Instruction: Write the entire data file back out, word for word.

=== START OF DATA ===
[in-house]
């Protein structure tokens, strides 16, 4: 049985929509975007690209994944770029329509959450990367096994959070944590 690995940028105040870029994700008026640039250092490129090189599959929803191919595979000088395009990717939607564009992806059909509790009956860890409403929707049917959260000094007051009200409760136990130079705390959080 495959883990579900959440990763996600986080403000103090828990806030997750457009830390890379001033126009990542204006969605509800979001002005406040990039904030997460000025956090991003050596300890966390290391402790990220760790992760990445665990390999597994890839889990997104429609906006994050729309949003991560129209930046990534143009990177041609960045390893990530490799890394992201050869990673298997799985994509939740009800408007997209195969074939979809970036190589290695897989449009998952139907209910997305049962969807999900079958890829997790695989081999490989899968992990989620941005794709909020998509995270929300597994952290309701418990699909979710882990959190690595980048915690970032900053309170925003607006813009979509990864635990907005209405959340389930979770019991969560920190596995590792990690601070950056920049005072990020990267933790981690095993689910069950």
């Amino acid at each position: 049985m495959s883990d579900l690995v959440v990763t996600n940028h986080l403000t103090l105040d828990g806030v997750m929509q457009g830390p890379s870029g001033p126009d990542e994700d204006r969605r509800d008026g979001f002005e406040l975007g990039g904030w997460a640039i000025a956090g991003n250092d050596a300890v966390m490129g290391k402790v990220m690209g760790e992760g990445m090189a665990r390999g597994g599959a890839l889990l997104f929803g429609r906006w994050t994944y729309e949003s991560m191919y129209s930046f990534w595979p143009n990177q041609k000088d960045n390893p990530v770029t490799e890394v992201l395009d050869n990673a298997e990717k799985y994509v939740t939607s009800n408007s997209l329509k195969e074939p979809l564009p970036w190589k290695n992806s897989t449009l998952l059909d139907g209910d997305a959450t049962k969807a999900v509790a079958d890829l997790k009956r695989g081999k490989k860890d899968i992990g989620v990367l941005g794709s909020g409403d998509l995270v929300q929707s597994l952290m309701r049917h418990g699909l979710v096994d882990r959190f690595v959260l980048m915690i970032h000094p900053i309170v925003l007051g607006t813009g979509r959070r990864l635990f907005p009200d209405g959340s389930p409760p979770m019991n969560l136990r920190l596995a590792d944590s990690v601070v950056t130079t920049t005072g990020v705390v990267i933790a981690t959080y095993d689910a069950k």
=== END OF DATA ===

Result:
[in-house]
């Protein structure tokens, strides 16, 4: 049985929509975007690209994944770029329509959450990367096994959070944590 690995940028105040870029994700008026640039250092490129090189599959929803191919595979000088395009990717939607564009992806059909509790009956860890409403929707049917959260000094007051009200409760136990130079705390959080 495959883990579900959440990763996600986080403000103090828990806030997750457009830390890379001033126009990542204006969605509800979001002005406040990039904030997460000025956090991003050596300890966390290391402790990220760790992760990445665990390999597994890839889990997104429609906006994050729309949003991560129209930046990534143009990177041609960045390893990530490799890394992201050869990673298997799985994509939740009800408007997209195969074939979809970036190589290695897989449009998952139907209910997305049962969807999900079958890829997790695989081999490989899968992990989620941005794709909020998509995270929300597994952290309701418990699909979710882990959190690595980048915690970032900053309170925003607006813009979509990864635990907005209405959340389930979770019991969560920190596995590792990690601070950056920049005072990020990267933790981690095993689910069950």
């Amino acid at each position: 049985m495959s883990d579900l690995v959440v990763t996600n940028h986080l403000t103090l105040d828990g806030v997750m929509q457009g830390p890379s870029g001033p126009d990542e994700d204006r969605r509800d008026g979001f002005e406040l975007g990039g904030w997460a640039i000025a956090g991003n250092d050596a300890v966390m490129g290391k402790v990220m690209g760790e992760g990445m090189a665990r390999g597994g599959a890839l889990l997104f929803g429609r906006w994050t994944y729309e949003s991560m191919y129209s930046f990534w595979p143009n990177q041609k000088d960045n390893p990530v770029t490799e890394v992201l395009d050869n990673a298997e990717k799985y994509v939740t939607s009800n408007s997209l329509k195969e074939p979809l564009p970036w190589k290695n992806s897989t449009l998952l059909d139907g209910d997305a959450t049962k969807a999900v509790a079958d890829l997790k009956r695989g081999k490989k860890d899968i992990g989620v990367l941005g794709s909020g409403d998509l995270v929300q929707s597994l952290m309701r049917h418990g699909l979710v096994d882990r959190f690595v959260l980048m915690i970032h000094p900053i309170v925003l007051g607006t813009g979509r959070r990864l635990f907005p009200d209405g959340s389930p409760p979770m019991n969560l136990r920190l596995a590792d944590s990690v601070v950056t130079t920049t005072g990020v705390v990267i933790a981690t959080y095993d689910a069950k």